Since the early days of the coronavirus pandemic, scientists and health authorities have often observed that children do not appear to contract and transmit the virus to the same extent as adults.
While the mechanisms behind this reduced vulnerability have remained somewhat mysterious and speculative, new evidence from South Korea shows that the age of children is also a vital factor to consider, with a large study indicating that older children seem to spread coronavirus on par with adults, even if younger children do not.
A research team led by preventive medicine physician Young Joon Park from the Korea Centres for Disease Control and Prevention examined South Korean contact tracing reports from when the first case of COVID-19 was identified in the country on January 20, up until March 27.
During this window, 5,706 index patients were identified, meaning confirmed cases who were the first people identified as having COVID-19 in an investigated cluster or setting.
Contact tracing efforts chased up and tested 59,073 people who had contact with these confirmed cases, and it showed that, as expected, people living in the same household as an infected person are the most likely to get the virus.
Among 10,592 of these household contacts tested in the study, 11.8 percent of people ended up also having COVID-19, whereas just 1.9 percent of non-household contacts (48,481 individuals all up) had the virus.
"Higher household than non-household detection might partly reflect transmission during social distancing, when family members largely stayed home except to perform essential tasks, possibly creating spread within the household," the researchers explain in their study, which is in early release.
The results also showed up something unexpected, however. When index patients were categorised by age (0–9, 10–19, 20–29, 30–39, 40–49, 50–59, 60–69, 70–79, and >80 years), households with older children (index patients of 10–19 years) had the highest rate of infection spread to household contacts, with 18.6 percent of household contacts later showing the infection.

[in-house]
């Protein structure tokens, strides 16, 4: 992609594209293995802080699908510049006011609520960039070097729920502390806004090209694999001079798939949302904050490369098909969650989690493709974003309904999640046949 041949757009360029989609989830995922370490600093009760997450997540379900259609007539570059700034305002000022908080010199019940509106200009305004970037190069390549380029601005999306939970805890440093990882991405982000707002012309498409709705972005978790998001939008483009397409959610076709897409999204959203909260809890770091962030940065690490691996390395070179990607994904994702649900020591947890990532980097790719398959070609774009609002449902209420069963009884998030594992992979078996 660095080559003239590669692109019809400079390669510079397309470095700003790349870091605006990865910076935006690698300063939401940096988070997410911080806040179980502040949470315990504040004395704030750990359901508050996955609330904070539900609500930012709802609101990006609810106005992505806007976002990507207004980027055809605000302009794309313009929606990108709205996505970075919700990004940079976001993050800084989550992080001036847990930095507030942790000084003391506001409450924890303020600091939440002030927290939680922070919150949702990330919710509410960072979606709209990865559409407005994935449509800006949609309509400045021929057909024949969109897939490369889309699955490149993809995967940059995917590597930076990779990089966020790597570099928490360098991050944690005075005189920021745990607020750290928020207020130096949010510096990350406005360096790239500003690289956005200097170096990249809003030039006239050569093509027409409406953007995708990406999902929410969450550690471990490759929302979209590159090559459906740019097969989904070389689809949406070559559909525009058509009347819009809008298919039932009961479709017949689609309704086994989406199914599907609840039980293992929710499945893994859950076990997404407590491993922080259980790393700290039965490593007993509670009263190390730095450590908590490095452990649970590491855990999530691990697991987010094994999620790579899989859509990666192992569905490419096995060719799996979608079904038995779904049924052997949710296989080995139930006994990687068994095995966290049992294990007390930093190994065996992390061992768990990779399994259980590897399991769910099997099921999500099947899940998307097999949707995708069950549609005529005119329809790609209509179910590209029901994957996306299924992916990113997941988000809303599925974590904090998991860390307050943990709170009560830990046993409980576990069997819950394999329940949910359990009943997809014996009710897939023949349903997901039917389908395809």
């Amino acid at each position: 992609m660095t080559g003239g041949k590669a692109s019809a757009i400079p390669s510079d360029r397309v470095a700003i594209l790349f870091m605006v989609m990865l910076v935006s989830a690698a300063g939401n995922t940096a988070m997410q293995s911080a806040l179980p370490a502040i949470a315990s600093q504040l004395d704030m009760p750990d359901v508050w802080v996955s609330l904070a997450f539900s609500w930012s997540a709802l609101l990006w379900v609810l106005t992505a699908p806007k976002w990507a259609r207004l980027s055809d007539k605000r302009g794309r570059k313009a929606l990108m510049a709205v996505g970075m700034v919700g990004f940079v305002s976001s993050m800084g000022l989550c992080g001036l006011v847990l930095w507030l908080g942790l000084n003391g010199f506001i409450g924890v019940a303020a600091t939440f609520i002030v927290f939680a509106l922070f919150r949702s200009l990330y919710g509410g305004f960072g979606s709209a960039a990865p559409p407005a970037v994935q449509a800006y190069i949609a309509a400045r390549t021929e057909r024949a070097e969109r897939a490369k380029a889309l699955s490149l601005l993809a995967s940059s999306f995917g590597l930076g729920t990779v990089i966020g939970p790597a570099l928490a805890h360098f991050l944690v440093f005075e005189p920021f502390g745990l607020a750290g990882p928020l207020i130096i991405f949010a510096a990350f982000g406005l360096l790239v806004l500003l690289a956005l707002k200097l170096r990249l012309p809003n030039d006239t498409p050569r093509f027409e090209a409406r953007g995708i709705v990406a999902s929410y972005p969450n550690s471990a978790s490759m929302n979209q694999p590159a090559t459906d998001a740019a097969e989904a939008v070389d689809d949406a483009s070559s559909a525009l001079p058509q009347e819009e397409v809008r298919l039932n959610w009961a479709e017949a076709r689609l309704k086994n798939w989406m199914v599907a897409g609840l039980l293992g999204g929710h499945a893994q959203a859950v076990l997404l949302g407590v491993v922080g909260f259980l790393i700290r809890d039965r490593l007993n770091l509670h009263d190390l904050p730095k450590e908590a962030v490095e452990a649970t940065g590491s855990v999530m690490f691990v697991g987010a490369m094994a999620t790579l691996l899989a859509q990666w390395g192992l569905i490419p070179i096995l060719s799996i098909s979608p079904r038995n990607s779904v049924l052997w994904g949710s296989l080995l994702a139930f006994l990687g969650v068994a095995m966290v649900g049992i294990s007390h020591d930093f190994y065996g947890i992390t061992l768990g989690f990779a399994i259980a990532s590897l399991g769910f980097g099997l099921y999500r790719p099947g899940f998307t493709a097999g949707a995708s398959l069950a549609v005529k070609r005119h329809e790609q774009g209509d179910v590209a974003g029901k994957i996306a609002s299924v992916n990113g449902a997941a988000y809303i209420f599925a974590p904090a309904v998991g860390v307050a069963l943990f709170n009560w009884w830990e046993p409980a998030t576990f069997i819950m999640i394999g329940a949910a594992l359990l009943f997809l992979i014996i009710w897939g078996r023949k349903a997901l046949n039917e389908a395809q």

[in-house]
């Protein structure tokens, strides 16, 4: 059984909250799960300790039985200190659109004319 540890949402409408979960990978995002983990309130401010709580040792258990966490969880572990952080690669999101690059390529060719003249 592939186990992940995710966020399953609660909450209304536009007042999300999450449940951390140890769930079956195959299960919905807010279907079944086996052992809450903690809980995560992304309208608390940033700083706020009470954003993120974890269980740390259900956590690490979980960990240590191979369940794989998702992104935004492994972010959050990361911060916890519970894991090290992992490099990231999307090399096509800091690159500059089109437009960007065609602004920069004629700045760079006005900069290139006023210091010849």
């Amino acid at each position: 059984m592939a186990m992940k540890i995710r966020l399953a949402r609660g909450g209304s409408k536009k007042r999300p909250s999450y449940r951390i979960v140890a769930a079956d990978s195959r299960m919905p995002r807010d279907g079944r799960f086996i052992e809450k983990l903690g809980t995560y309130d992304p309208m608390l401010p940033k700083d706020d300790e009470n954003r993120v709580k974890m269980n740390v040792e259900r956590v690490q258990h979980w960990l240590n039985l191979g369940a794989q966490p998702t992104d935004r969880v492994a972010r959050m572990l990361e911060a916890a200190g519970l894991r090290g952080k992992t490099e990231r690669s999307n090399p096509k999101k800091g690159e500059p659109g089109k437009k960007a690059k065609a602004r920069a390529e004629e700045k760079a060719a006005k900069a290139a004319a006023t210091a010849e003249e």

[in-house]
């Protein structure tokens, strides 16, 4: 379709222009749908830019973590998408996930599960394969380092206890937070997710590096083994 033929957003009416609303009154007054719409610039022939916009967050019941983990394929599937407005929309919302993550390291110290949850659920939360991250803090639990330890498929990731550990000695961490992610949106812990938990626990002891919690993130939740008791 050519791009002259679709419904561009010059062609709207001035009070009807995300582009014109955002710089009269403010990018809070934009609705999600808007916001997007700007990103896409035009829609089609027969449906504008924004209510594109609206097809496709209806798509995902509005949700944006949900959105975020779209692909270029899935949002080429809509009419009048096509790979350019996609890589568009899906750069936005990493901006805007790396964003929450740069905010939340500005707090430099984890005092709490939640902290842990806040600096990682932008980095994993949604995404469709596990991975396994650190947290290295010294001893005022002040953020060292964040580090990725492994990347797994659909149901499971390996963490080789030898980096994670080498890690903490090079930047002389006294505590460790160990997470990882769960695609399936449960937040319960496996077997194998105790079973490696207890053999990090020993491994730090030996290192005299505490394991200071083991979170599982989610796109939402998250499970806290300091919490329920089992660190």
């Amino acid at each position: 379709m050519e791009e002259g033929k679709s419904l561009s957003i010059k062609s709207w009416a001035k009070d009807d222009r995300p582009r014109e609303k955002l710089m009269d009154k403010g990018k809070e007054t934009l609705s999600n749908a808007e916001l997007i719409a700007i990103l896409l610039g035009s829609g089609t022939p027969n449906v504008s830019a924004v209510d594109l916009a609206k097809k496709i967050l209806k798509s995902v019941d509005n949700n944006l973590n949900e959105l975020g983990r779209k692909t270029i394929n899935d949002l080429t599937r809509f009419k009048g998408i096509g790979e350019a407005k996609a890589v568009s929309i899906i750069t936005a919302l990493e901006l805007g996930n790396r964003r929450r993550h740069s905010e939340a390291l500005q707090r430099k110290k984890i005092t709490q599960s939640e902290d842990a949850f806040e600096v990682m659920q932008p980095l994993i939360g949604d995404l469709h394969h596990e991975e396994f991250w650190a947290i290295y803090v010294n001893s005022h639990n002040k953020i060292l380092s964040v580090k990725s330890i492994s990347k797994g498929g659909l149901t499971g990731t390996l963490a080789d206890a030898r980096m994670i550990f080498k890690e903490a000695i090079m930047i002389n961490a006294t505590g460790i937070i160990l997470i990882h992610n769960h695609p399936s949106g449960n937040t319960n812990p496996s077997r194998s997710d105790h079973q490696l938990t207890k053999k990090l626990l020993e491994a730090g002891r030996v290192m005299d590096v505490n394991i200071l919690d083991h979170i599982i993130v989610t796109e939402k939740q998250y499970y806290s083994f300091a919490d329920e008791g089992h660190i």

By contrast, young children (index patients 0–9 years of age) seemed to confer the least amount of spread of the virus, with just 5.3 percent of household contacts contracting the infection, which is less than half of the 11.8 percent average of all age groups (most of whom represent adults).
The researchers acknowledge several limitations in their study, including asymptomatic patients that may have been missed, and data shortcomings due to testing differences between households and patients. Also, the study doesn't tell us how contacts actually got infected, as household contacts might have been exposed to the virus outside their homes.
Nonetheless, it's a great reminder that children from birth to 18 years of age occupy very different bodies and demonstrate very different behaviours.
If health and virus mitigation policies up until this point have lumped together all those individuals on the basis that they're minors, we might need to do some rethinking on that front – particularly as more information comes to hand from large-scale studies such as this.
"I fear that there has been this sense that kids just won't get infected or don't get infected in the same way as adults and that, therefore, they're almost like a bubbled population," infectious diseases researcher Michael Osterholm from the University of Minnesota, who wasn't involved with the study, told The New York Times.
"There will be transmission. What we have to do is accept that now and include that in our plans."
The early release findings are reported in Emerging Infectious Diseases.